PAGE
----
Time Passing

The last time I wrote was July 2nd, and I don’t even remember that. It’s just over a month ago, but it feels like ages. Isn’t that how time is passing these days? Isn’t that what we all say?

I wrote about Camp Nano, which ended recently without me winning or even finishing. I wrote every day until the last week of July, and then I just… Well. You know. It seems like we’re all feeling that way, just like we’re amazed at the strange slow-quick passage of time. How do I even describe it? The feeling that nothing matters, that there’s no point in pushing myself to finish, that it’s not good anyway, that I don’t know where to take it from here.

It’s a misleading feeling, because I did genuinely like my story. My second story. I last wrote that I had been dreaming about high school, so that’s what I started writing about. A week, maybe, of my original story about an old lady, then pivoting to a high school story. And I liked it, even if it wasn’t as suspenseful as I originally thought I would write. I think it’s something I can come back to in a few months time.

For now, though, my mind is racing with other thoughts. Two competing ideas that I can’t stop thinking about. One I’m picturing as a short story or novella told in alternating points of view. One might be a short story in verse. But also, could these two ideas work together? Should I try to combine them, or should I push myself to complete two separate stories?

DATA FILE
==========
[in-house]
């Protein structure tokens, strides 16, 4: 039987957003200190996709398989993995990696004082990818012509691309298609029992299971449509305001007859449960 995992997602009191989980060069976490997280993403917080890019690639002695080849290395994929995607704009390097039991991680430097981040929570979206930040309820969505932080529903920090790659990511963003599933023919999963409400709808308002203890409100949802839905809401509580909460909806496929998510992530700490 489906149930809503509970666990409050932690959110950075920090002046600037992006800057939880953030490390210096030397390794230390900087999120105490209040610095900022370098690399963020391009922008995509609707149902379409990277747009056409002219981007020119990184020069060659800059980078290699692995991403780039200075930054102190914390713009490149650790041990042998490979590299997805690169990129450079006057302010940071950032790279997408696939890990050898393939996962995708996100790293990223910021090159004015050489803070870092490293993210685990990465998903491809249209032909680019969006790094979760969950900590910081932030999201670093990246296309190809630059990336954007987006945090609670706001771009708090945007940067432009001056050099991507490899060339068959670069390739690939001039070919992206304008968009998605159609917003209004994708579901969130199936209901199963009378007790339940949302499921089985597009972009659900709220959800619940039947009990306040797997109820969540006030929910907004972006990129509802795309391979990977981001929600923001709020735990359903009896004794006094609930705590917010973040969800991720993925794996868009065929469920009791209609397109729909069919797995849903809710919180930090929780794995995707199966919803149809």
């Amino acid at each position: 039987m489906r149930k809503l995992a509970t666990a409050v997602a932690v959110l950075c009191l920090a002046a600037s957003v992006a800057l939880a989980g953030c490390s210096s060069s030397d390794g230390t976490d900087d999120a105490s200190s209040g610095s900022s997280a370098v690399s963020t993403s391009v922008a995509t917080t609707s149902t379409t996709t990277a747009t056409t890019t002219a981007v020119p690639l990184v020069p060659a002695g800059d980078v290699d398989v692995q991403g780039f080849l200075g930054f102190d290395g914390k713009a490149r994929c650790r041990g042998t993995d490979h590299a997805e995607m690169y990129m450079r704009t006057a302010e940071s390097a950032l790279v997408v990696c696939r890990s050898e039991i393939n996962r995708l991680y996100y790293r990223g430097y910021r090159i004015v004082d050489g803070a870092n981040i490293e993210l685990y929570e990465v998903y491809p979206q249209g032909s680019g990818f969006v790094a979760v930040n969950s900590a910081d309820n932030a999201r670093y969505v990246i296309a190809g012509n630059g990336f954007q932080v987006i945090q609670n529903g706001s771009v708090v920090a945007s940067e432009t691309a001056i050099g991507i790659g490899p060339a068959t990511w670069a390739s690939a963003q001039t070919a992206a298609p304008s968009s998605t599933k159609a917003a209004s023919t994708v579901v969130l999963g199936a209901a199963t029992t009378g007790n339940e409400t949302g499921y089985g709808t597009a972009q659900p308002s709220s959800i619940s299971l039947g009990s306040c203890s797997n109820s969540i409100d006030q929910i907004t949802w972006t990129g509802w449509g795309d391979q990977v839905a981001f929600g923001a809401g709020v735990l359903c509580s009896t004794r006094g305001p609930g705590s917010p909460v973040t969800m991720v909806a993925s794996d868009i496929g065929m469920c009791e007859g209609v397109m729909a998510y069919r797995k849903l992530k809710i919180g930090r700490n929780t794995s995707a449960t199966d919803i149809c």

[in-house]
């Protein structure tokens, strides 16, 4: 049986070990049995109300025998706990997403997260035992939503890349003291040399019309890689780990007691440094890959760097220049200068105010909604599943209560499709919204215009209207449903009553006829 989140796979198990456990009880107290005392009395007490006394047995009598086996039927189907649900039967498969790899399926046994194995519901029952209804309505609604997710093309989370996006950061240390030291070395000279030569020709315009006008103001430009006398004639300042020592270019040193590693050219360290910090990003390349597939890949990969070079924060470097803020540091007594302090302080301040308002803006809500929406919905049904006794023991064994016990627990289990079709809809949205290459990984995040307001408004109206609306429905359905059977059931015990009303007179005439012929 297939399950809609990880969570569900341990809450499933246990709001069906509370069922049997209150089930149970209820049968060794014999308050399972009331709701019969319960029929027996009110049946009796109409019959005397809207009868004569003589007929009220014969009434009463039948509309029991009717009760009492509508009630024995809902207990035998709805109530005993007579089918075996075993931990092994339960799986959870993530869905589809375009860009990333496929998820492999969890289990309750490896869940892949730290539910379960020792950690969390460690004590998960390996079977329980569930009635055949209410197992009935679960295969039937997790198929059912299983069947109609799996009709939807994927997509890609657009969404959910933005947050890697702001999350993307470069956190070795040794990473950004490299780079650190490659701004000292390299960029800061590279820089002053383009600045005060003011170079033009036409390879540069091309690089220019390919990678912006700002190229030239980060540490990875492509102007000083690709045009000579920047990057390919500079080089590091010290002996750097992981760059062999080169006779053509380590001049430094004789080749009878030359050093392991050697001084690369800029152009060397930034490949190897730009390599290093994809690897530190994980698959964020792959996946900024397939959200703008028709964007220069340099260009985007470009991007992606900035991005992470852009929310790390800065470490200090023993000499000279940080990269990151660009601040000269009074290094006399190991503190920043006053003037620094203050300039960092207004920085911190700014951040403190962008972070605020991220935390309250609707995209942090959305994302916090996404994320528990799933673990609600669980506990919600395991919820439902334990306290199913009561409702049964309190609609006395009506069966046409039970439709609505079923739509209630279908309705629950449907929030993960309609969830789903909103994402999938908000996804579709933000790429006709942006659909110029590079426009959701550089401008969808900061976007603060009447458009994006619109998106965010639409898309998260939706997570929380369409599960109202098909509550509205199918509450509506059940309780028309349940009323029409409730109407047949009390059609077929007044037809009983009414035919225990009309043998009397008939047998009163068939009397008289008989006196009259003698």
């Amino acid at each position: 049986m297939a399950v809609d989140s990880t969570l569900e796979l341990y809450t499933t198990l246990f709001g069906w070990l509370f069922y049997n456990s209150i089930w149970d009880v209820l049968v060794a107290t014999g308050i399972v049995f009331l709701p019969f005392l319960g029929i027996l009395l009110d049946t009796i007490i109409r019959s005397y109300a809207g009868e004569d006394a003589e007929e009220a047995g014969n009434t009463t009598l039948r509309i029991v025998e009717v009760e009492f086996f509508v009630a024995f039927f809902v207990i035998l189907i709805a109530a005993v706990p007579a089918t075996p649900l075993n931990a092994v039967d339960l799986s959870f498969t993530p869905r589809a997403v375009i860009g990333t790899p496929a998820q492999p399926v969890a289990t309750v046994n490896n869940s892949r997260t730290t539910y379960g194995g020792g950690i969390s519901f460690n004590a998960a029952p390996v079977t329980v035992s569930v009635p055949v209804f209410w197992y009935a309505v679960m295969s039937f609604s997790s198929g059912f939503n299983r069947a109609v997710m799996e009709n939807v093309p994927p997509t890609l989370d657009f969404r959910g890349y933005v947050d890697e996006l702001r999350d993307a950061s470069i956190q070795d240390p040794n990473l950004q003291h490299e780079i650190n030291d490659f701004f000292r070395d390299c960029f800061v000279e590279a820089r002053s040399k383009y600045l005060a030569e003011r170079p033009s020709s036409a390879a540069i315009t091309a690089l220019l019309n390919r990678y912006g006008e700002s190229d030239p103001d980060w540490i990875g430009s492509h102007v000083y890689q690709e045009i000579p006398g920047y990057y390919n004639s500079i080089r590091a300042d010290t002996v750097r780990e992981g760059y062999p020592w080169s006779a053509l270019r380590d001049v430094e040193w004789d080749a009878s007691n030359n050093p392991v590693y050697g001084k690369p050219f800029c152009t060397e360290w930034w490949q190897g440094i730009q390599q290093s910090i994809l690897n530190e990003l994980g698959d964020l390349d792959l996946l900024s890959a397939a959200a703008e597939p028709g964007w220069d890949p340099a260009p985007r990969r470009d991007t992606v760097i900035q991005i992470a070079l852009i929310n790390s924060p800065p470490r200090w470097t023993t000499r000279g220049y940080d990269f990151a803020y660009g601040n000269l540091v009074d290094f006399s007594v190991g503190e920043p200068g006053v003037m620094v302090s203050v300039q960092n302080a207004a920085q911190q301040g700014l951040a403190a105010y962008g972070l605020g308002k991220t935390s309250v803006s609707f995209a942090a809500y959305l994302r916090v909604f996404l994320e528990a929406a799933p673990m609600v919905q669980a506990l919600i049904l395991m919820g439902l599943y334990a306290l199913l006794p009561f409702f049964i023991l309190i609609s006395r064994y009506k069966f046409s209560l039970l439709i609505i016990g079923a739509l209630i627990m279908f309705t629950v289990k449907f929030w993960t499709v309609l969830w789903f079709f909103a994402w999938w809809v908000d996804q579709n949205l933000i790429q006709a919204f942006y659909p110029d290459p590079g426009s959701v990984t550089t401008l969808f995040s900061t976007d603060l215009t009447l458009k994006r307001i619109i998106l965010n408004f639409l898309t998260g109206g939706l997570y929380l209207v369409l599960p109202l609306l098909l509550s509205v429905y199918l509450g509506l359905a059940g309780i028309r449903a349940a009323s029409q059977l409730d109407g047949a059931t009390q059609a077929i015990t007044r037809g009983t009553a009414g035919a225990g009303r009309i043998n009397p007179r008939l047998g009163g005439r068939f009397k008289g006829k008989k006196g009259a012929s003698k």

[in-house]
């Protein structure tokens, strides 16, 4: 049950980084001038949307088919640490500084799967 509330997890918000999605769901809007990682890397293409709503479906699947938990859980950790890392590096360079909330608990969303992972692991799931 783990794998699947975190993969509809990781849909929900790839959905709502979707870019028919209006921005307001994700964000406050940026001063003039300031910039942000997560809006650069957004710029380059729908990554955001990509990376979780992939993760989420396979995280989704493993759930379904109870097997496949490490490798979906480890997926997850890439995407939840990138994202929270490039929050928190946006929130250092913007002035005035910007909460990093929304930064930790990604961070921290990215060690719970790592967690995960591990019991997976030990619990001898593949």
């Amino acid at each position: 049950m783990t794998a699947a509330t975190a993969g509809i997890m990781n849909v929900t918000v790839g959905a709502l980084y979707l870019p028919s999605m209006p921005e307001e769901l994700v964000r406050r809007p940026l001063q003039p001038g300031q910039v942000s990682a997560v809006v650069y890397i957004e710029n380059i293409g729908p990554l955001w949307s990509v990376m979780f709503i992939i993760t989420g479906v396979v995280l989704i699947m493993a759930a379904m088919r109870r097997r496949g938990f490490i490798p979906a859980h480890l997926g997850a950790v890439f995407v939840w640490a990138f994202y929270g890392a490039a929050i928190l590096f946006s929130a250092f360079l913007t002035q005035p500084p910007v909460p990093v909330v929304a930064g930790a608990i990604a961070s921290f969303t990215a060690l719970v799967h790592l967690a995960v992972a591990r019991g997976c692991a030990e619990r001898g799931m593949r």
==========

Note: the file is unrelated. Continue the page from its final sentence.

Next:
It’s been so long since I completed something longer than a poem, and I need to get to that point again. I’m having ideas like I did when I was in writing workshops, and I missed that feeling. I have it back and I don’t want to lose it. But there’s also that question of “why” that seems to haunt all my hobbies lately. Why write these stories? Who is the audience? Where could it be published? Will it make any money? Will it lead to anything? Why is it so hard to do something for pure enjoyment these days? Or is it just me? It seems like everything has to be monetized to be worth doing, and I need to shake that feeling.

But there’s something invigorating about following the ideas, seeing what will happen if I let them expand into what they need to be. I used to do that, I used to get an idea that wouldn’t let me go and then I would sit for hours writing and writing until the sun came up and I had to start the day over again. I don’t think that lifestyle is possible for me anymore, as I get tired by 9pm, but the feeling is still one to be harnessed so I can ride it out.

Published by Allison

Allison Renner is a writer, librarian, and photographer. She has a passion for telling stories through different media.

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